President Barack Obama
President Obama was born in Hawaii on August 4th, 1961, to a father from Kenya and a mother from Kansas. Growing up, he was also raised by his grandfather, who served in Patton's army, and his grandmother, who worked her way up from the secretarial pool to become middle management at a local bank.
After working his way through college with the help of scholarships and student loans, President Obama moved to Chicago, where he worked as an organizer to help rebuild communities devastated by the closure of local steel plants.
He went on to Harvard Law School, where he became the first African-American president of the Harvard Law Review. Upon graduation, he took a job teaching constitutional law at the University of Chicago. He also remained active in his community, leading a drive that registered more than 150,000 voters in Illinois leading up to the 1992 election.
Barack Obama was first elected to the Illinois State Senate in 1996. During his time in Springfield, he passed the first major ethics reform in 25 years, cut taxes for working families, and expanded health care for children and their parents. Elected to the U.S. Senate in 2004, he reached across the aisle to pass the farthest-reaching lobbyist reform in a generation, lock up the world's most dangerous weapons, and bring transparency to government by tracking federal spending online.
As President, Barack Obama has dedicated himself to putting Americans back to work and restoring economic security to middle-class families. He’s been driven by the basic values that make our country great: America prospers when we're all in it together, when hard work pays off and responsibility is rewarded, and when everyone—from Main Street to Wall Street—does their fair share and plays by the same rules.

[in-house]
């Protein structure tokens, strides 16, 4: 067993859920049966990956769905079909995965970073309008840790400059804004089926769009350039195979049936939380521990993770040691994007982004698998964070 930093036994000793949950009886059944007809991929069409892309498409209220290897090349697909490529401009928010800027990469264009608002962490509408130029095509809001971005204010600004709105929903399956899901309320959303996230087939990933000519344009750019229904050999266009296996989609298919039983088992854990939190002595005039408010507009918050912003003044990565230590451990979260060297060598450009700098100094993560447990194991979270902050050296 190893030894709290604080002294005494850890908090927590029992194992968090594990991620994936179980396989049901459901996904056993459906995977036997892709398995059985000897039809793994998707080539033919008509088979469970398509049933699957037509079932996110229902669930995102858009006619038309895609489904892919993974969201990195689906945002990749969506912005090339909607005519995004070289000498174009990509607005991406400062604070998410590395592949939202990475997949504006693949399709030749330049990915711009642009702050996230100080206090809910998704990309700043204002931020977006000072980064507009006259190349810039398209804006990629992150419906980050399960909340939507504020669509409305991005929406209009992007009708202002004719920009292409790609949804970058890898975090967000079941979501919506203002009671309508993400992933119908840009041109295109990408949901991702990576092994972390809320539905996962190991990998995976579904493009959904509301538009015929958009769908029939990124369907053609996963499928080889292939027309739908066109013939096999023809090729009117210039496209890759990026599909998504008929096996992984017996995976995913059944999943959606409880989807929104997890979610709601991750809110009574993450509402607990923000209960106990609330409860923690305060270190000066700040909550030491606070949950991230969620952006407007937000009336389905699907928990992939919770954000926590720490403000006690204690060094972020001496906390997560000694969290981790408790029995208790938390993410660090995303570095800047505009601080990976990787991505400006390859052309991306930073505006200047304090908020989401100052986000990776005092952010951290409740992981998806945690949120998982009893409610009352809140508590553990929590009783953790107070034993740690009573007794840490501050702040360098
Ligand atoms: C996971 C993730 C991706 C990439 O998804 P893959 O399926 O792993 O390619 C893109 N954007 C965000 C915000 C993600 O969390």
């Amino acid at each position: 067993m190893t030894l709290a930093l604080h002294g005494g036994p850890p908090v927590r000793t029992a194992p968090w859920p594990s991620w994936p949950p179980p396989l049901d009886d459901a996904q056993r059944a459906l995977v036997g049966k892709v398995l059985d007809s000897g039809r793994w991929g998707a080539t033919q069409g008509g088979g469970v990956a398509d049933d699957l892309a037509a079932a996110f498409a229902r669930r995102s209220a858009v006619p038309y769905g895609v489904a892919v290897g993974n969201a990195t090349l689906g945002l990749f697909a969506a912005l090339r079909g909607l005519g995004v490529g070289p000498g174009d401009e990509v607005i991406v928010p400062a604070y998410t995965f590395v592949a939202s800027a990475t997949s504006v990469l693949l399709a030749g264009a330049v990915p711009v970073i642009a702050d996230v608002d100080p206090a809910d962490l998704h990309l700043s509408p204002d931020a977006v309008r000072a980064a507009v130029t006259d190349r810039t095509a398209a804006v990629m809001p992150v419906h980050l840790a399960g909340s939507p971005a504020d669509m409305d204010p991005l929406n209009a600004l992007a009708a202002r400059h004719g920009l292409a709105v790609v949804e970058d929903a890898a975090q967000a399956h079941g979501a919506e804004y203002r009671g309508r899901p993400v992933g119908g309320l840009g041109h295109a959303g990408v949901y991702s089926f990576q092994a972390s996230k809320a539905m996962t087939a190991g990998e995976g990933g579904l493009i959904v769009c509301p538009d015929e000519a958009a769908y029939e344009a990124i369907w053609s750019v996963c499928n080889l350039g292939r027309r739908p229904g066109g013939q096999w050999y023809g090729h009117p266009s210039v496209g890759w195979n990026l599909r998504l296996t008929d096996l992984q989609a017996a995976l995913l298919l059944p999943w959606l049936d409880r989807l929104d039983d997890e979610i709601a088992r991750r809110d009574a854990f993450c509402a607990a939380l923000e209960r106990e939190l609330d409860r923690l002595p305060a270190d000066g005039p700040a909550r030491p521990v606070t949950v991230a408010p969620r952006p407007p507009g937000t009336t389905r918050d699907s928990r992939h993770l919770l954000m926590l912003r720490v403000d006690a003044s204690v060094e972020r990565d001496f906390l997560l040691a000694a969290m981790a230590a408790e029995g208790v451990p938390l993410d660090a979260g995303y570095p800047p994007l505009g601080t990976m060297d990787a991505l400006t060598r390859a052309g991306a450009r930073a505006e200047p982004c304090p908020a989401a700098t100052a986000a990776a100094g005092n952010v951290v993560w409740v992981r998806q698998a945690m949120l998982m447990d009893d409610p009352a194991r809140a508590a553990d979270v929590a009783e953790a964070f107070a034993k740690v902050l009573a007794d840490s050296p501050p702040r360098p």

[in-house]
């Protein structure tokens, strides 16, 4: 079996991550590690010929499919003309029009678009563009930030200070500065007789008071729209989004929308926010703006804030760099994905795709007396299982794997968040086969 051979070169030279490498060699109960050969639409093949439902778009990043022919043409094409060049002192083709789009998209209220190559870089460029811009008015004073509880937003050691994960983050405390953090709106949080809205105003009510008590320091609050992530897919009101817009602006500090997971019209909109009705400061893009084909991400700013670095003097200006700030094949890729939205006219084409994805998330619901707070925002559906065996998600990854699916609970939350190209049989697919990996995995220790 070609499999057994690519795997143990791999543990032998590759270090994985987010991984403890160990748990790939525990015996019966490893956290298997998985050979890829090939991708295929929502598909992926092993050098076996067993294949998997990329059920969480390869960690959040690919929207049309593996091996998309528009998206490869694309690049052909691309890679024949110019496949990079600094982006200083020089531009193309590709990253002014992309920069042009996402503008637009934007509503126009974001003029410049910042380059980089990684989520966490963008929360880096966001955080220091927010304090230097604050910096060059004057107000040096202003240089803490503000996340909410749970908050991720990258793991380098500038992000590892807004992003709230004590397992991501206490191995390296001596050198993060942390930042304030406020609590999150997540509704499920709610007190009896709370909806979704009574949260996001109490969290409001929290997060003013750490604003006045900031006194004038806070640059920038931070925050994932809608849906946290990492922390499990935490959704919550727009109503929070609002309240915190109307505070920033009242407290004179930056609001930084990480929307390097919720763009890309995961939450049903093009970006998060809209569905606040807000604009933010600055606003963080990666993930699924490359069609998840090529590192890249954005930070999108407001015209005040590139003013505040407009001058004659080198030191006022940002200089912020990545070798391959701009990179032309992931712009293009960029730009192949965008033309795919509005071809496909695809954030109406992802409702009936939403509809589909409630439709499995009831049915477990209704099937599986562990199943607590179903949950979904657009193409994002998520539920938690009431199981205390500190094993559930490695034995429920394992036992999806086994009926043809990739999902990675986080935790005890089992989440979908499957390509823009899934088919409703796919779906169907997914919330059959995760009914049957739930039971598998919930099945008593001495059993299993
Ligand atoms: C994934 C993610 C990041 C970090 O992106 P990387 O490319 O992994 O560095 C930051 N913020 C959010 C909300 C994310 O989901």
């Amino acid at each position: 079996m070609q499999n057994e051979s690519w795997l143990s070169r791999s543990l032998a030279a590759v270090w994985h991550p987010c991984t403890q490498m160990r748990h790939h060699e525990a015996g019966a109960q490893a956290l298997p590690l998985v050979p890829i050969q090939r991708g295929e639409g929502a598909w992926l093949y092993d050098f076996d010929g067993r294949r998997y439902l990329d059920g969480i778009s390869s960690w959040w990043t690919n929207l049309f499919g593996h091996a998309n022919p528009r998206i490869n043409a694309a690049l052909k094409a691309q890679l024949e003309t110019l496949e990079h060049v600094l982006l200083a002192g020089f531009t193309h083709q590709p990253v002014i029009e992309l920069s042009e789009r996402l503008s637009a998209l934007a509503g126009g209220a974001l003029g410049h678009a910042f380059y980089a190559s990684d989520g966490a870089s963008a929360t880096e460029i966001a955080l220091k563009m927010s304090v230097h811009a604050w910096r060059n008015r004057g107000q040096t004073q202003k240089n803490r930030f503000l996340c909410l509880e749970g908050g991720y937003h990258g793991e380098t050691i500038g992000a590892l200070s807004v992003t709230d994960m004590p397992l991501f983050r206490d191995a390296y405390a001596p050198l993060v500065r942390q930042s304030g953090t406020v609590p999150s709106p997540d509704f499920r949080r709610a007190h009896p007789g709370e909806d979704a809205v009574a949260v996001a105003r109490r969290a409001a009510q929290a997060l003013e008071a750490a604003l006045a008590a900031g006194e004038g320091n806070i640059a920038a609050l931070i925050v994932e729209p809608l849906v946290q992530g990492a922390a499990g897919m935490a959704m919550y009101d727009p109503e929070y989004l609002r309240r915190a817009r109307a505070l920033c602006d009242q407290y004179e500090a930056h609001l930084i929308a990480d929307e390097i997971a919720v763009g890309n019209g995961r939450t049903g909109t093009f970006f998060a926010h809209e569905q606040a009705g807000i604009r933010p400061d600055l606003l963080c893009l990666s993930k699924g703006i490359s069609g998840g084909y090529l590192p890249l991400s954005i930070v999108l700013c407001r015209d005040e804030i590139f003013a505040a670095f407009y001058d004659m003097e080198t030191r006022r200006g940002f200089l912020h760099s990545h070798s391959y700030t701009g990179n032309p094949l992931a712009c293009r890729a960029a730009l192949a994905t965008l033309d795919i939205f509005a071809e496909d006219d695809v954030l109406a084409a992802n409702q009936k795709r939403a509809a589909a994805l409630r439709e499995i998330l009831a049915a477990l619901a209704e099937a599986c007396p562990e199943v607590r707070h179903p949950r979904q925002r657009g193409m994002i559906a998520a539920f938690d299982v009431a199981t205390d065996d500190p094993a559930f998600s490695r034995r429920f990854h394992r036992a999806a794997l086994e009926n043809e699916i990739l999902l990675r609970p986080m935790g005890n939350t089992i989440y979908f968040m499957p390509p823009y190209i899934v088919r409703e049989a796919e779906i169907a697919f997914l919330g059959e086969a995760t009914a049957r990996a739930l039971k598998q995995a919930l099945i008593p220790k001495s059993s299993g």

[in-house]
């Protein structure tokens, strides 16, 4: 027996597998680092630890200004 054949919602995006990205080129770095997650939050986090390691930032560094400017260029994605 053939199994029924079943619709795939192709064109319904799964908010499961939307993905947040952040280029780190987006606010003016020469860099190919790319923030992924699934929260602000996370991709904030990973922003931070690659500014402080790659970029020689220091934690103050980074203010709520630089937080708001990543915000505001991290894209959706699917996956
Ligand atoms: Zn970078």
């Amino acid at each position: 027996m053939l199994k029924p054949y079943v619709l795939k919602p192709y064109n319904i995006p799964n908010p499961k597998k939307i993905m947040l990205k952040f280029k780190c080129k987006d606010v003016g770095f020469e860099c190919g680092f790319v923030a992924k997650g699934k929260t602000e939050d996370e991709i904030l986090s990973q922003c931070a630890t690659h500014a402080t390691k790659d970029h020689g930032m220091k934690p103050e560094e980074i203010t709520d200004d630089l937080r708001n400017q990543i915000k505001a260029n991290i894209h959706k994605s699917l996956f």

- Signed into law an economic plan that saved America from a depression, restored growth, and created or saved as many as 3.6 million jobs.
- Signed into law landmark health insurance reform that holds insurance companies accountable, gives people and small businesses greater control of health care, and improves the quality of health care for all Americans.
- Fought against Wall Street lobbyists to sign into law historic consumer protections and financial reforms that shield American families from unfair lending practices from credit card and mortgage companies, rein in the excesses of Wall Street, and work to prevent future financial crises.
- Reformed the college loan system by ending subsidies to banks and using the money to make college more affordable. He also invested in community colleges that are providing Americans with the skills they need to succeed in today's economy.
- Rescued the American auto industry, which saved millions of American jobs and helped GM and Chrysler become profitable again while repaying taxpayers.
- Repealed “Don’t Ask, Don’t Tell,” which makes it possible for individuals to serve in the military regardless of their sexual orientation.
- Helped women get the equal pay they deserve by signing into law the Lilly Ledbetter Act.
- Ended the war in Iraq, initiated a responsible drawdown of forces in Afghanistan, and ordered the operation that killed Osama bin Laden.
Vice President Joe Biden
Joseph Robinette Biden, Jr., was born on November 20th, 1942, in Scranton, Pennsylvania. The oldest of four siblings, Biden graduated from the University of Delaware and Syracuse Law School. He served on the New Castle County Council before becoming one of the youngest people ever elected to the United States Senate at the age of 29.